U.S. Magistrate Judge James Orenstein of Brooklyn does not have the power to bind other courts. The 50-page opinion he issued this week, denying the Justice Department’s application for an order under the All Writs Act to compel Apple to help the government unlock the phone of a convicted drug dealer, will not end the California federal-court showdown between Apple and the Justice Department over an iPhone belonging to San Bernardino shooter Syed Farook. Judge Orenstein’s decision isn’t even the last word in the Brooklyn case – the Justice Department said that it will ask for the order to be overturned by a district court judge. But Orenstein’s opinion is a milestone in the ongoing debate over privacy and national security. He is the first federal judge to analyze the reach of the All Writs Act in the age of the smartphone, yet he roots his discussion not in technological terms but in fundamental U.S. constitutional principles. Orenstein’s conclusions do not rely on the specific facts of the case before him or on the particulars of the operating system at issue. They are based on his reading of constitutional and Congressional history, providing broad context for his assertion of government overreaching. Judges considering contested All Writs Act requests in other courts may differ with Orenstein but they ought not ignore him. [Source] [Apple and FBI testify in hearing on locked iPhone: What we learned] [Apple’s Tim Cook defends privacy at shareholder meeting]

EU Developments

EU – EU-US Officials Release Privacy Shield Details

The European Commission and U.S. Department of Commerce have released details about the highly anticipated EU-U.S. Privacy Shield arrangement this week. The 132-page Privacy Shield Package includes a set of “Privacy Shield Principles,” two annexes, and letters from the International Trade Administration, U.S. Federal Trade Commission, U.S. Department of Transportation, the U.S. Director of National Intelligence, U.S. Department of State, and the U.S. Department of Justice. The proposed data transfer agreement is being met with criticism from privacy advocates, leaving US companies in limbo regarding the handling of EU citizens’ data. Privacy Shield was created as a replacement for the Safe Harbor Agreement, which the European Court of Justice nullified last October. Privacy Shield now faces scrutiny of EU regulators. [Ars Technica] [The Hill] [ComputerWorld] [Fortune] [The Privacy Advisor]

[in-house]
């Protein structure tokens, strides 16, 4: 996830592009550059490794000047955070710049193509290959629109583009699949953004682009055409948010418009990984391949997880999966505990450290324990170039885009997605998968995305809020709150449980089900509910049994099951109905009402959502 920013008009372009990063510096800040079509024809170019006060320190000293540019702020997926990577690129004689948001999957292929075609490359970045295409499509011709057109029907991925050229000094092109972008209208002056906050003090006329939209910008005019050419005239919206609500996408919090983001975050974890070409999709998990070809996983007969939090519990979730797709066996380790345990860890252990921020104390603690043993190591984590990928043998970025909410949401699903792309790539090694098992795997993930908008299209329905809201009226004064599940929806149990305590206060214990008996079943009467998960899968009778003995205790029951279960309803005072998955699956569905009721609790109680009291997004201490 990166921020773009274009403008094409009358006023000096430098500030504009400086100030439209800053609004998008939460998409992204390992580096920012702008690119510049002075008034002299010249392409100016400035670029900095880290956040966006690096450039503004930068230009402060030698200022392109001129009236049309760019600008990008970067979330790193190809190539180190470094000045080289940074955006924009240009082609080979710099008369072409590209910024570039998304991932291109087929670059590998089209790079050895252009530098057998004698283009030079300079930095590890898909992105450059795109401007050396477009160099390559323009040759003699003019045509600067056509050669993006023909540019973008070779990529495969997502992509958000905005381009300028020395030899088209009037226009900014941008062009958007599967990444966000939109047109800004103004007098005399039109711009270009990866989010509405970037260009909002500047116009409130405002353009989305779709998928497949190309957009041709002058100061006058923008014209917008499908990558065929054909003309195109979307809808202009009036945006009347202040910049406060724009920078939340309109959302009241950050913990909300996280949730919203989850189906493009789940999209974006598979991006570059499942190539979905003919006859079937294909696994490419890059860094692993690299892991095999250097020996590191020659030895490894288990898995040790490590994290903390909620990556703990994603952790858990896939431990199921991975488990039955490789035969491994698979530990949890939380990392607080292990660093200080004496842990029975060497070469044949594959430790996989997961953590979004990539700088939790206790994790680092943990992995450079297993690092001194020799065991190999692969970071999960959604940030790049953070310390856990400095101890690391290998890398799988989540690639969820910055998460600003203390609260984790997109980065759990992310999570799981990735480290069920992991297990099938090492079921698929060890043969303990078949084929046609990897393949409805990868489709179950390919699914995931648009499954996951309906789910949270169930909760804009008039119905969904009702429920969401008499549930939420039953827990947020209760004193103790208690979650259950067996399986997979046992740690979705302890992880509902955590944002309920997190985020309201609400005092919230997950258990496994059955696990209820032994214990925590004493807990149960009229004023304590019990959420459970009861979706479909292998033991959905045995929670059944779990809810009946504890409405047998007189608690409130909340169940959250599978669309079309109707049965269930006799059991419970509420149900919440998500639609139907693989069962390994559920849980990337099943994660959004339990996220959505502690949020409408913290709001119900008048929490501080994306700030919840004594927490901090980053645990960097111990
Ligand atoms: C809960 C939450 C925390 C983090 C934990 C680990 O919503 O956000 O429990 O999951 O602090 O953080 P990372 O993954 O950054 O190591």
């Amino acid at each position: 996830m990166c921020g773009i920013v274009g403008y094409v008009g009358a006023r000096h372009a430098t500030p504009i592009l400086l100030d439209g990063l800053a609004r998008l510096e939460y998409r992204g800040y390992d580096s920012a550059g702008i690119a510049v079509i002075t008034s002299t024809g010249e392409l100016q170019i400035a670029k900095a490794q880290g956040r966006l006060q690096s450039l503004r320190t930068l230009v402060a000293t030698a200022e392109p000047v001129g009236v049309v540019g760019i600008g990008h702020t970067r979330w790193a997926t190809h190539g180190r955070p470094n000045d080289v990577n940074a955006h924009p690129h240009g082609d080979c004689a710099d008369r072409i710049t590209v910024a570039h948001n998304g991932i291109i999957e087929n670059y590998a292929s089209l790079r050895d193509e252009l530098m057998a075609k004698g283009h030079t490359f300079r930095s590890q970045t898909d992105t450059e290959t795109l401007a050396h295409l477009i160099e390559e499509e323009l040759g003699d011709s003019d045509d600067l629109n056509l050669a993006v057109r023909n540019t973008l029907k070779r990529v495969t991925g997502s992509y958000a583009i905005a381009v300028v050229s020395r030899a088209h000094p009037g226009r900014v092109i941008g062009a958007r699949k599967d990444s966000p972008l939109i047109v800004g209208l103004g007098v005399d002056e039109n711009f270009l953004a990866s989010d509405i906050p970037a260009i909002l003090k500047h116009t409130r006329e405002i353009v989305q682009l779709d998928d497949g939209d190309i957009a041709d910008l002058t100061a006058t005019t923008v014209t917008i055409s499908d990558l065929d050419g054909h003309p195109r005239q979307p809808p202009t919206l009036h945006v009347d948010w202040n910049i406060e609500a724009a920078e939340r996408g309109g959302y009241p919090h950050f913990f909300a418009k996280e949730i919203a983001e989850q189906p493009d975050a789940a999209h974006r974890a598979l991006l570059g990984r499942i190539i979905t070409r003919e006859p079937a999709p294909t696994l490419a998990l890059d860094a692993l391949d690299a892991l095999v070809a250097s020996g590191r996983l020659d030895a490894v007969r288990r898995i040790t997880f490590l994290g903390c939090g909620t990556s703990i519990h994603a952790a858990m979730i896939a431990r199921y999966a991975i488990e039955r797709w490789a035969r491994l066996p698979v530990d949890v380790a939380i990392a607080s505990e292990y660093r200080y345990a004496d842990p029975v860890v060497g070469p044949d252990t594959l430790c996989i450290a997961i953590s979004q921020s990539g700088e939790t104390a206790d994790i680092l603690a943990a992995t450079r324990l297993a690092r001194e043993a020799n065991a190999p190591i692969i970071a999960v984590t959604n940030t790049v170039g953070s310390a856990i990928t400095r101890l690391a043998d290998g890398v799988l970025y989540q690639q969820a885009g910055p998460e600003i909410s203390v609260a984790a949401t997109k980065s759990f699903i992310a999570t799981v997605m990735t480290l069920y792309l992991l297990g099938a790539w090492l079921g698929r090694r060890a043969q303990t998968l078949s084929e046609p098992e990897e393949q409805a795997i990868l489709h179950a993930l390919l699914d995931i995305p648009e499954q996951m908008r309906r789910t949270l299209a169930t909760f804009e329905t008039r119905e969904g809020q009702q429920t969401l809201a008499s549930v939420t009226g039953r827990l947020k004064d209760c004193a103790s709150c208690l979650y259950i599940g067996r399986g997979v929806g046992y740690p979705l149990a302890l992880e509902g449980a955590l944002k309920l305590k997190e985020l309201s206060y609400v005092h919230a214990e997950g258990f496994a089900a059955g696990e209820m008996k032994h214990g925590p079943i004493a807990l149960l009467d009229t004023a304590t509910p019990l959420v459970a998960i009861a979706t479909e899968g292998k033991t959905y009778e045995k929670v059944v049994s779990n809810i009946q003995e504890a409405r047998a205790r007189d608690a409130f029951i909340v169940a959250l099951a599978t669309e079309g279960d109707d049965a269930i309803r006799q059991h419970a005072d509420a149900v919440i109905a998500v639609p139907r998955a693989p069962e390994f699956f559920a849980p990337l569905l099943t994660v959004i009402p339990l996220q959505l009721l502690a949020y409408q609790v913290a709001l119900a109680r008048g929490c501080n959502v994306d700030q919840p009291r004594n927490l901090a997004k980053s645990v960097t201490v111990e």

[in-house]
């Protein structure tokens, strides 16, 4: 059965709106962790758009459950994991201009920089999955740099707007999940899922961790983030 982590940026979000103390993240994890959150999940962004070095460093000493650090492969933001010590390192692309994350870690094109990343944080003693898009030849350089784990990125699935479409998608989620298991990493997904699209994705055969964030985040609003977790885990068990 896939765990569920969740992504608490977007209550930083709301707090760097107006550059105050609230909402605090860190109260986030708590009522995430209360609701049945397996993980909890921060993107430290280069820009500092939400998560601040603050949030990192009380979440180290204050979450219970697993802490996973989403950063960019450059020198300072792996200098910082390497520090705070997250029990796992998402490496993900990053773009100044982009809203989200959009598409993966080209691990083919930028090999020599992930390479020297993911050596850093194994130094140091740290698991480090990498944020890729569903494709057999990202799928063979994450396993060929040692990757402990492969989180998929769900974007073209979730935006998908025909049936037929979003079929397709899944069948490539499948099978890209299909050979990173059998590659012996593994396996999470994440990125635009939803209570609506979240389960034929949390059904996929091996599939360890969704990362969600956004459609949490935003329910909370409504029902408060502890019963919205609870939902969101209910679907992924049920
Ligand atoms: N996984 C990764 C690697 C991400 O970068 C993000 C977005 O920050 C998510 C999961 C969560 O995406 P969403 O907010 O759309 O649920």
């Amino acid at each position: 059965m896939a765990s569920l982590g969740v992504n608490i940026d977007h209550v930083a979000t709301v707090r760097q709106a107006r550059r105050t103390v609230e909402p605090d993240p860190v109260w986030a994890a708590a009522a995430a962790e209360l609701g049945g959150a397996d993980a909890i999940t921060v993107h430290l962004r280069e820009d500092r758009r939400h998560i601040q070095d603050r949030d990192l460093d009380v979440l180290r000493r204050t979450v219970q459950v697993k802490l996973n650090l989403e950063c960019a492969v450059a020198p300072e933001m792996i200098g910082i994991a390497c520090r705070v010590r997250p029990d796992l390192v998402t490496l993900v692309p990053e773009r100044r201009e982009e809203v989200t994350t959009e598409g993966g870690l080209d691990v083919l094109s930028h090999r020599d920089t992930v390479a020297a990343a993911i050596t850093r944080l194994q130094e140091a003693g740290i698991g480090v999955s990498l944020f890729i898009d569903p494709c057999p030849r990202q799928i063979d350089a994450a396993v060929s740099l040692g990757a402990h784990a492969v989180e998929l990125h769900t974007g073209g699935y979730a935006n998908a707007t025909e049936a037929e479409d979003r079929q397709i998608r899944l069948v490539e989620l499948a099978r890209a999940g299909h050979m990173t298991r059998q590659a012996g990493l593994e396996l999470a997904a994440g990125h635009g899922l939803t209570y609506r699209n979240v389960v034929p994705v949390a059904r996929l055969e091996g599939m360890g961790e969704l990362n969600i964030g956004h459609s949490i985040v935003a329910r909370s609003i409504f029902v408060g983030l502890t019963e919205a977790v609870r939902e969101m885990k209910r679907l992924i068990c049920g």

EU – WP29 Issues Statement on Privacy Shield

The group of EU data protection authorities — the Article 29 Working Party — issued a statement this week in response to the newly published details of the proposed EU-U.S. Privacy Shield arrangement. The group says it “welcomes the publication of the draft ‘adequacy decision’ of the European Commission” and the corresponding texts comprising the arrangement. It also said it will “analyze the safeguards” both in terms of the commercial and national security aspects and will finalize a draft opinion at its next plenary meeting on April 12 and 13. Meanwhile, reaction to the 132-page package is underway, including from Schleswig-Holstein DPA Marit Hansen. [Source]

UK – Techs, Privacy Wonks & Politicos Blast Investigatory Powers Bill

A tweaked version of the Investigatory Powers Bill—which seeks to augment surveillance of Brits’ online activity—landed with a thud in parliament this week, as privacy groups, the tech world, and politicians lined up to attack home secretary Theresa May’s proposed law. Time and time again, the word “disappointment” was bandied around by companies, organisations, and individuals that will be directly affected by the planned legislation. Many critics expressed anger about May’s dismissive response to the key recommendations laid out in three separate parliamentary reports about the Snoopers’ Charter, as it is colloquially known. [Ars Technica] [Everything you need to know about the redrafted IP Bill] [According to opinion polls voters don’t mind mass surveillance] [UK: Surveillance law: Revised bill to add privacy safeguards] [The UK government has been hacking for years—and now it’s legal]

EU – Facebook Hit With German Antitrust Investigation Over User Terms

Germany’s Federal Cartel Office will begin an investigation on Facebook’s data collection and advertising agreements. The unclear terms create “an abusive imposition of unfair conditions on users,” the Bundeskartellamt argued in a statement. “There is considerable doubt as to the admissibility of this procedure, in particular under applicable national data protection law,” the statement continued. “If there is a connection between such an infringement and market dominance, this could also constitute an abusive practice under competition law.” Facebook disagrees. “We are confident that we comply with the law and we look forward to working with the Federal Cartel Office to answer their questions.” [Fortune]

EU – German Privacy Watchdog Plans to Fine US Companies